It is a hot beating July day, I load up my small bucket, my large bucket, and a sprinkling can into a push cart and slowly slosh my way downhill to the garden. The "garden" is in the middle of nowhere, next to a busy highway, next to a chain link fence, rising up like an island of vegetation in an empty lot. Right now it's waving at me, big green elephant ears (pumpkin leaves) never fail to greet me cheerfully and the long supple strokes of "ballerina arms" (corn leaves) and then the symphony of Foxtail grasses which when moved by wind might sound like the chimes of a xylophone if audible.
The garden has no name yet, no actual purpose was intended other than what it's teaching me and slowly bringing me face to face with a small neighborhood of children, parents and retired folks who all seem to have the same question for me:" How are the pumpkins?" Pumpkins have stolen the show, won the good hearts of neighbors and created an instant tradition. It is only my 2nd year of growing these pumpkins but the tremendous response has made me feel that I am an old timer at this.
The secret to charming the whole world is pumpkins. Remember they turned into a magic coach for Cinderella? Well, they are still magic, transcending my garden from a dumpy lot to a fairytale of rural sweetness. These pumpkins would not be here if it weren't for Butch George. He is the last working farmer in my hometown of Northville. I went out to visit his beautiful patch in October of 2008 and fell to swooning. Pumpkins are the last remaining field crop in our town that can be sold directly from the field to the consumer, or rather to all the thousands of neighbors Butch now has who have moved into subdivisions built on the land he had to sell to survive taxes.
I thanked Butch for all his efforts and brought home 3 big pumpkins I called "buffaloes" There was one that I favored and by the first snowfall I took it into the garage to store for the winter. I the spring I gathered the seeds from half thawed pumpkin carcass.I had a brown paper bag nearly full of pumpkin seeds in 2 days. I sowed only half those seeds and even that may have been overstated for Butch's buffaloes roam ecstatically. The city brought me a load of compost so that I could start fresh, spreading the compost mountains, as soft as the dirt was, it was still an adventure, I sifted out a small pyramid of trash, especially all the plastic materials that do not rot if thrown away.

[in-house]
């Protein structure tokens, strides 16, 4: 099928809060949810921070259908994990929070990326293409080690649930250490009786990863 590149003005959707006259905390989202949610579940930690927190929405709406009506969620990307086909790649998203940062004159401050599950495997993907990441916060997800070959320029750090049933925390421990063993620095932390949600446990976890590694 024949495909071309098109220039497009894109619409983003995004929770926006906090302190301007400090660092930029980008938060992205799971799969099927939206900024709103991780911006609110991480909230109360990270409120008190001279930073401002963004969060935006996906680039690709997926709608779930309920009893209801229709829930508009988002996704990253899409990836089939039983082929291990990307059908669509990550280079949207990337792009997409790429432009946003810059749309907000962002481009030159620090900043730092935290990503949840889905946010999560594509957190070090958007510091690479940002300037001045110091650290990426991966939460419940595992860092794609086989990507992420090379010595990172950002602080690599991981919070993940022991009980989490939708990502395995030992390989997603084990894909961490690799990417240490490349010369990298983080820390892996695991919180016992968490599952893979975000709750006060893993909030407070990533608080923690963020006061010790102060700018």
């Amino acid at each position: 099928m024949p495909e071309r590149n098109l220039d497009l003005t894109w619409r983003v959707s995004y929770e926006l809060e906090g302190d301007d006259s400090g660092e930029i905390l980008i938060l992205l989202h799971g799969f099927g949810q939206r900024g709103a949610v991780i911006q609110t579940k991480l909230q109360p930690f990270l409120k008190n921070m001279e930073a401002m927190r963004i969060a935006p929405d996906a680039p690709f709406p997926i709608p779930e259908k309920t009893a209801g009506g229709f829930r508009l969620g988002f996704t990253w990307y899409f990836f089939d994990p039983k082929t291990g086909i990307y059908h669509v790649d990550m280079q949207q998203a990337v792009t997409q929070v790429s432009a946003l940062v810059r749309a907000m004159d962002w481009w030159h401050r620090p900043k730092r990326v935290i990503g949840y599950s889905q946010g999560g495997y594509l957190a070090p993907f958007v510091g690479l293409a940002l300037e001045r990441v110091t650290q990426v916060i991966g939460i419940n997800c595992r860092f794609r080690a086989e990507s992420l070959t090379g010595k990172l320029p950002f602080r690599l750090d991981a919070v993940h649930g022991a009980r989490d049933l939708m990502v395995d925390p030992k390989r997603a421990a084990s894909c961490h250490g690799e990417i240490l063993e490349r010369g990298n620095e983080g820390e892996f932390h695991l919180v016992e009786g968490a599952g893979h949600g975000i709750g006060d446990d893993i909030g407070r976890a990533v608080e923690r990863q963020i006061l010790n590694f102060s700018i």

The pumpkin garden is not only visited by neighbors but by people who drive by on the highway to have a look, construction workers, city workers, and plenty of wildlife, from the overly indulging honeybees coated in pumpkin pollen grains (bright orange, of course!)to the curious groundhogs.
For me, pumpkins were the answer to fixing some of the emptiness that I found here that mirrored a larger way of life in the suburb and of how we treat and use our landscapes. Pumpkins said immediately what I felt. It was a way for me to honor the rural heritage of my community, especially farmers like Butch, and it was a way to understand neighborliness on a deeper level, being able to share my values and commitment to garden for the good of all, as a resource, and guide to a healthier relationships with a shared landscape.
This year I have added purple beans and open pollinated corn. There's a blackberry hedge where I gather the ripe fruits now for a wonderful flavored tea I learned to make. I have prairie flowers that hug the garden and attract many pollinators and insects that I longed to see such as ladybugs. The amount of insect life must be enormous for there are always dragonflies hunting here in flashes of blue, black green and chocolate brown. The real surprise was a half wild rose that bloomed in a startling red color, a bonus plant donated from the compost heap. I call her "Cinderella" and she waits upon her pumpkins in a sort of fairytale like quality among all these rugged and handsome plants of agriculture and prairie.
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